Boosting musical confidence by tweaking the familiar 

So you sit down in your studio with a blank slate. You open your DAW software and consider the task ahead. You want to make something incredible, but you’d be happy just to make something that’s not crap.

What are crap ideas & what are good ones?

I have my one definition for sure & although I’m sure several of you would agree with me, a lot of you define “good” in a totally different way. That’s completely fine. At the end of the day, you are making music for a specific audience in mind which is probably completely off my radar. The real question is, how do I define what is good for my style?

Where do good ideas come from? When you hear a good song, what does it have in common what other songs that you consider good? I have a theory & I’d be happy to share it with you now.

True originality or an idea without “roots” is probably going to fail. When others listen to it, they will most likely not “connect” with it. That connection conjures up emotions, and your emotions tell you whether something is good or is absolute dog crap.

We can go on a tangent arguing all kinds of obscure & original artists who we consider to make “great” music, but I would argue that the ones that truely stand out have a combination of familiar tones, rhythms or melodies. It’s almost impossible to escape. We thrive on music that is rooted in the familiar, even if it takes you on a wild and strange journey. I’d argue that of all the songs you create, the ones you like most remind you a bit of something else you respect & the ones you like less don’t make that connection.

You can use this to your advantage.

I’ll share with you something I do when I am stuck for a musical idea. The concept is simple, but some people are better at executing it than others. Before I play a single note into my software,  I think of a song I think is great and play around with it in my head. I usually focus on a simple riff or rhythm that I feel captures something amazing. Then I try changing the rhythm just 10% & maybe changing a note or 2.

What I am attempting to do is get something with the same kind of magic without giving away the influence so easily. If I change something in my head I am pretty easily able to tell if the change will work or if it loses the vibe I’m going for completely. Only when I’ve created something in my head that feels good do I start the process of laying down the idea. It’s ok to tweak a midi part if that is easier for you. Simply recreate a midi part with a simple sound and start rearranging notes a bit until things start to “click”.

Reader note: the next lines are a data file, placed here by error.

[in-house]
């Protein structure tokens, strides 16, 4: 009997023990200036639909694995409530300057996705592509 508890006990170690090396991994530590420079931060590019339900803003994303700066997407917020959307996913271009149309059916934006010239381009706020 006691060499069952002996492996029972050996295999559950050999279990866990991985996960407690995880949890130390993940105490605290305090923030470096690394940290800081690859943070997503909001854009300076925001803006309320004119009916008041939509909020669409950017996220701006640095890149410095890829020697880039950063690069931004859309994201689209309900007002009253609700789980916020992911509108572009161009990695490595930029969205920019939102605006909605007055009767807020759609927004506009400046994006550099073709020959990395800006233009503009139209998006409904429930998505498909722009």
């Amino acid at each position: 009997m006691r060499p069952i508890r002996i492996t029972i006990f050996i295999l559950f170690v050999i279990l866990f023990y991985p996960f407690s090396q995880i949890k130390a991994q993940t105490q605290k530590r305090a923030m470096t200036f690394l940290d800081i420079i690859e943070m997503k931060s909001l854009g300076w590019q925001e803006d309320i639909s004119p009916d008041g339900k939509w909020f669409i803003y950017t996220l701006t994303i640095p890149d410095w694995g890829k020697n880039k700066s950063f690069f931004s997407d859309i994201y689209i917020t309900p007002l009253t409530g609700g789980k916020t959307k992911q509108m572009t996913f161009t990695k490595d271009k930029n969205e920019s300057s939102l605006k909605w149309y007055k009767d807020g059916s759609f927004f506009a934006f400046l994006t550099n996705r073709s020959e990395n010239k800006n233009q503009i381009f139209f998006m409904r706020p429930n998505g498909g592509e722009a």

It’s best to start with a basic instrument like a guitar, organ or piano, even if you plan to use completely different instruments. Getting something to sound good on one of those instruments insures you are creating something musical. It’s not that songs created other ways aren’t musical, it’s just that it can sometimes be a crapshoot. You don’t really need to play anything complex, in fact, even better if your idea can be broken down to a few simple chords or notes. Tweaking simple ideas is the easiest way to make something that others will connect with. Even if it will eventually be layered into something complex. It’s not about copying, it’s about seeding your music with an inspiring idea. When the foundation of your song moves you, you will be more likely to layer this idea with more inspired ideas & authentic emotions.

Writing this way can also be a confidence boost. If you are playing something that reminds you of something else, it’s easiest to think of your own music as good. If something similar was good enough, surely yours has a better chance of being well received, right?

At the end of the day, it doesn’t really matter what others think. What matters is you gained a new skill that helps you write more music that you are proud of.

How do you distinguish good music from bad?  Leave a comment & let me know!

Here’s some other thoughts on building musical confidence & if you been thinking about giving up, read this.

 

Happy music making,

Jason

 

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